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Legal Memorandum: Liability of Beneficiaries for Clean-up Costs

Issue: When the settlor of a trust, who was legally responsible for payment of costs relating to hazardous-waste clean up on the trust property, dies before paying for such clean up, is the estate or the trust beneficiary responsible for the clean-up costs?

Area of Law: Environmental Law, Estate Planning & Probate
Keywords: Hazardous-waste clean up; CERCLA liability; Beneficiary
Jurisdiction: California, Federal
Cited Cases: 47 P. 363; 822 F. Supp. 322; 1 F. Supp. 2d 553; 138 F.3d 772; 814 F. Supp. 1285; 773 F. Supp. 984; 38 F.3d 682
Cited Statutes: 42 U.S.C. § 9601 et seq.; 42 U.S.C. § 9607(b)(3); Restatement (Second) of Trusts § 232 cmt. B; California Probate Code § 11420; Cal. Probate Code § 11420(a) (2005); California Probate Code § 19001
Date: 08/01/2006

 

The prevailing federal authority in environmental contamination cases is the Comprehensive Environmental Response, Compensation, and Liability Act (CERCLA), 42 U.S.C. § 9601 et seq.  CERCLA, commonly known as Superfund, created a tax on the chemical and petroleum industries and provides broad authority to directly respond to releases or threatened releases of hazardous substances that could endanger public health or the environment.  See http://www.epa.gov/superfund/action/law/cercla.htm.  CERCLA also provides for the liability of persons responsible for releases of hazardous waste, and an avenue of relief to both governmental entities and aggrieved private landowners.  Id.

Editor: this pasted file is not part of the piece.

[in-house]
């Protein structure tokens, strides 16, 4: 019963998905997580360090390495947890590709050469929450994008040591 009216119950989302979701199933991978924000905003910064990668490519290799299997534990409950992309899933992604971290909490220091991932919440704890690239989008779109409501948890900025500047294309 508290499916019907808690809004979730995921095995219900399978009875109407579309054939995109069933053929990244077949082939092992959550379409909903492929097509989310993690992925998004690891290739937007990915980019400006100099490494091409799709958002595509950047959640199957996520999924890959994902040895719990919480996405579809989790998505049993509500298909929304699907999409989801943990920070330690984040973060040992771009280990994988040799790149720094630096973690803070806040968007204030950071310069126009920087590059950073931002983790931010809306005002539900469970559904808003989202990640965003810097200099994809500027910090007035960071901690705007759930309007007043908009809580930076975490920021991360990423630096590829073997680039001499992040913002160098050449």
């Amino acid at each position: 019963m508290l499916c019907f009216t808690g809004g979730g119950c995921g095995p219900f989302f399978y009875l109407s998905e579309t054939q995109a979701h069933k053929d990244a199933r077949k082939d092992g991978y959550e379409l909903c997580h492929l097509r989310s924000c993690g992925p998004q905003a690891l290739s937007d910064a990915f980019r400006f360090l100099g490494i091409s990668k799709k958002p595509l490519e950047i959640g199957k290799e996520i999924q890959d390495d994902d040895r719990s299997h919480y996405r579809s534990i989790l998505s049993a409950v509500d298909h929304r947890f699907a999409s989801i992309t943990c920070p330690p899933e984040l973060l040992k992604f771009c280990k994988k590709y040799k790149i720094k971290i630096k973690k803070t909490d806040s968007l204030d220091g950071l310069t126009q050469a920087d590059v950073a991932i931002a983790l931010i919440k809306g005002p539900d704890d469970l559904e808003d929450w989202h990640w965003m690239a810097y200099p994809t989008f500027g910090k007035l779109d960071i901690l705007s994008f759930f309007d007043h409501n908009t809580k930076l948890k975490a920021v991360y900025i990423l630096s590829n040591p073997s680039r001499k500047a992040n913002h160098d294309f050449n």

Courts throughout the United States applying and interpreting CERCLA have often refused to hold beneficiaries liable for clean-up costs if the beneficiary was not involved in the activities giving rise to CERCLA liability.  These beneficiaries were not, the courts reason, “owners or operators” at the time of contamination, as required under the federal statute in order to find liability, and their only connection with the property was to inherit it from the deceased responsible party.   See, e.g., Chesapeake & Potomac Tel. v. Peck Iron & Metal Co., 814 F. Supp. 1285, 1292, opinion clarified on other grounds, 822 F. Supp. 322 (E.D. Va. 1993); Snediker Developers Ltd. P’ship v. Evans, 773 F. Supp. 984, 987 (E.D. Mich. 1991).  

In the Chesapeake & Potomac case (which, it should be noted, unlike the present matter, involved a closed estate), […]

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